African American labor leaders
Subject Source: Library of Congress Subject Headings
Found in 6 Collections and/or Records:
Abstract Carrolyn Davis, a past Reuther archivist, served as the library's liaison to the Coalition of Black Trade Unionists (CBTU), an organization founded in 1972 committed to using political action and union organizing campaigns to increase black participation and influence in the labor movement and insure social and economic progress for working people and the poor. In Davis' role as CBTU liaison, she conducted a series of oral histories for the organization, an ongoing project that ran from 2001...
Dates: 2001 - 2010
Abstract The Coalition of Black Trade Unionists was founded at a conference in Chicago in 1972 attended by more than 1,200 black union officials and rank-and-file members. By 2001, CBTU counted more than fifty chapters, including one in Ontario, Canada. The organization committed itself to using political action and union organizing campaigns to increase black participation and influence in the labor movement and insure social and economic progress for working people and the poor. The collection...
Dates: 1972 - 1995
Abstract In 2003, labor historian Mike Smith conducted an oral history interview with labor, civil rights, and community leader Marc Stepp. Stepp worked at the Chrysler Highland Park plant and advanced through positions of leadership in the UAW local. He then rose to regional and international levels, culminating in his election in 1974 as UAW International Vice President, a position he filled until his retirement in 1988. Collection consists of video and audio recordings. Stepp talks about his family...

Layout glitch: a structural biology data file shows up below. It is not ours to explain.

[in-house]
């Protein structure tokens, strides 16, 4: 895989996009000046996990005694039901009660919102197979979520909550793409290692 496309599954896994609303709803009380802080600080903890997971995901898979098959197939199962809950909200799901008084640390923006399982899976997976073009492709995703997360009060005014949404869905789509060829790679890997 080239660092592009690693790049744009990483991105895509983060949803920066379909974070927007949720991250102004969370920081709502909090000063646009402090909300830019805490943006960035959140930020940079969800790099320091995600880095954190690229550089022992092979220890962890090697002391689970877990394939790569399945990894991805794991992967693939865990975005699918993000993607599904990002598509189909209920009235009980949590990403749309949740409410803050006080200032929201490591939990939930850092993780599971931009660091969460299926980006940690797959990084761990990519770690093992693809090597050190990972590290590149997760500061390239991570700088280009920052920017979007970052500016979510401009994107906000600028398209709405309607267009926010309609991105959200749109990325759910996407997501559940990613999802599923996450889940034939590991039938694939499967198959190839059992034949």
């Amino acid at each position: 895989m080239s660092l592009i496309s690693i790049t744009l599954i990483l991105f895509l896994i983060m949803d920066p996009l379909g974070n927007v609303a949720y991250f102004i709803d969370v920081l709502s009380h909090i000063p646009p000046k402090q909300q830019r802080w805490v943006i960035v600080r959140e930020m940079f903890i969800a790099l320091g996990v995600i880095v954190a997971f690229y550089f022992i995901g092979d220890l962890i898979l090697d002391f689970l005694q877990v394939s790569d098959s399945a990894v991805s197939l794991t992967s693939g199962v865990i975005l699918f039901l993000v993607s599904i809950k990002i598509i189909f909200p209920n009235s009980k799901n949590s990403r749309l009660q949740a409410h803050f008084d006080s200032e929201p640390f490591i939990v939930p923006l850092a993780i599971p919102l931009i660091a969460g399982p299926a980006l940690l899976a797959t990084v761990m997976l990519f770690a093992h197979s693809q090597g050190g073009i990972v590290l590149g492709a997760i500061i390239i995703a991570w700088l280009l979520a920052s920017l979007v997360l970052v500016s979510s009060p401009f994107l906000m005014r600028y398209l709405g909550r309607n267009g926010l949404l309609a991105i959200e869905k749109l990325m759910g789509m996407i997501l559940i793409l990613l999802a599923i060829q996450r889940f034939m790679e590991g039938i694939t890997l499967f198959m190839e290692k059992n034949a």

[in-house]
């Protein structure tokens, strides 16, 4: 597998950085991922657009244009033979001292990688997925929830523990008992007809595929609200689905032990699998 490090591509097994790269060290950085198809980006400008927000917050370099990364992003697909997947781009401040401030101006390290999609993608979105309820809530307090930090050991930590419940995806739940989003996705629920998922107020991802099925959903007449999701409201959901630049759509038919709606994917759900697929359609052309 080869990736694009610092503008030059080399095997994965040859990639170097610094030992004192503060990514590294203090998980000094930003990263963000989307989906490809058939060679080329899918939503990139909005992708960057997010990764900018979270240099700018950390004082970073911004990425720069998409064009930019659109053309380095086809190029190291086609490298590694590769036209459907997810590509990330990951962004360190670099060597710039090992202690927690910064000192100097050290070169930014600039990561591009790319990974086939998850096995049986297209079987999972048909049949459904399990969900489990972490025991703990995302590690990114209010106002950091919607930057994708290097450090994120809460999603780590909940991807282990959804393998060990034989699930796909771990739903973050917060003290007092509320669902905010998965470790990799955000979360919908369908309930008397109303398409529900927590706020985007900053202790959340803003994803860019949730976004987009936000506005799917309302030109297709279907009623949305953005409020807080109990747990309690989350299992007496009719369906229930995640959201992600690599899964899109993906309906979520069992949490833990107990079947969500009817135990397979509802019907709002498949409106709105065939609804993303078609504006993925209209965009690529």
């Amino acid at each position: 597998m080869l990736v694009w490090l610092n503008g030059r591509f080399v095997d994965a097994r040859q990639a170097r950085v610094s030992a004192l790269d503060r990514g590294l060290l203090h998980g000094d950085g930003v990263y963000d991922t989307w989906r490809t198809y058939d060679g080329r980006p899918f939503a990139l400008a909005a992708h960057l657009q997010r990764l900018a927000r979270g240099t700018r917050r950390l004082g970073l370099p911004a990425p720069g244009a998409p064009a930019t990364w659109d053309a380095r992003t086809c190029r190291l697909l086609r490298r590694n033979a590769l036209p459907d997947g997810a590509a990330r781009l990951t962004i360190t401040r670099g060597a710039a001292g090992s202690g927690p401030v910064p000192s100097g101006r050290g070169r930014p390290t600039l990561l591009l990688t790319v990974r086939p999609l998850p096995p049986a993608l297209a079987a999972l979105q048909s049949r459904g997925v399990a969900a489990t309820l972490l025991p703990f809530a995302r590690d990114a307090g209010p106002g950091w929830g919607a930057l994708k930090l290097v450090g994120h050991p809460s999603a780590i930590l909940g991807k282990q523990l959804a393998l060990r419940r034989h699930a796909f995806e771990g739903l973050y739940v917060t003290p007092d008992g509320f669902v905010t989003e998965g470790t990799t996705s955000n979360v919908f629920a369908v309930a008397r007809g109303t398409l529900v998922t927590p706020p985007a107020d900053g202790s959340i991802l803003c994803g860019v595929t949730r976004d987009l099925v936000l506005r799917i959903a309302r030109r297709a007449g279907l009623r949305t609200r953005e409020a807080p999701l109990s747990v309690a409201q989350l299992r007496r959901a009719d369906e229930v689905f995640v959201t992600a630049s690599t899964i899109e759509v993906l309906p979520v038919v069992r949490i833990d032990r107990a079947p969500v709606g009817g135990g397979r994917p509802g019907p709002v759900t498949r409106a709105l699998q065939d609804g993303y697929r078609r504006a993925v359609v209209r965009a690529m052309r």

Dates: 2003-06-11 - 2003-06-13
Item — Box Individual Oral Histories Box 2: G-M, Folder: 12
Abstract In 2001, Mike Smith interviewed labor and civil rights leader Oliver Montgomery on his lifelong advocacy for racial equality and worker rights, particularly in the steel industry. Collection consists of interview recordings and a transcript. Montgomery discusses his background, career, union activism, civil rights work, personal philosophy, and outlook on the future.
Dates: 2001-03-26; 2001-03-27
Abstract In 1973, Pat Ford, then a clerical worker at Alameda County Hospital, aided in the creation of Local 616 by affiliating the 4000-member association with SEIU. Ford held various leadership positions in Local 616, including president (the Local’s first African-American woman president), and Executive Director. In addition to Ford’s service to Local 616, in 1996 she was elected as SEIU Executive Vice President, and reelected in 2000. During her tenure with SEIU, Ford helped to found the Caucus of...
Dates: 1997 - 2005; Majority of material found within 2002 - 2004
Abstract William "Bill" Lucy was a long-serving leader in AFSCME. A civil engineer in Contra Costa, California, he joined AFSCME in 1956 and was involved in the Memphis sanitation workers strike of 1968. He served as Secretary-Treasurer of AFSCME from 1972 to 2010. He co-founded the Coalition of Black Trade Unionists (CBTU) in 1972 and was involved in the civil rights and anti-Apartheid movements. Philip Mason conducted an audio interview with William Lucy in 2001 and a video interview with him in 2002....
Dates: 2001-04-16; 2002-01-10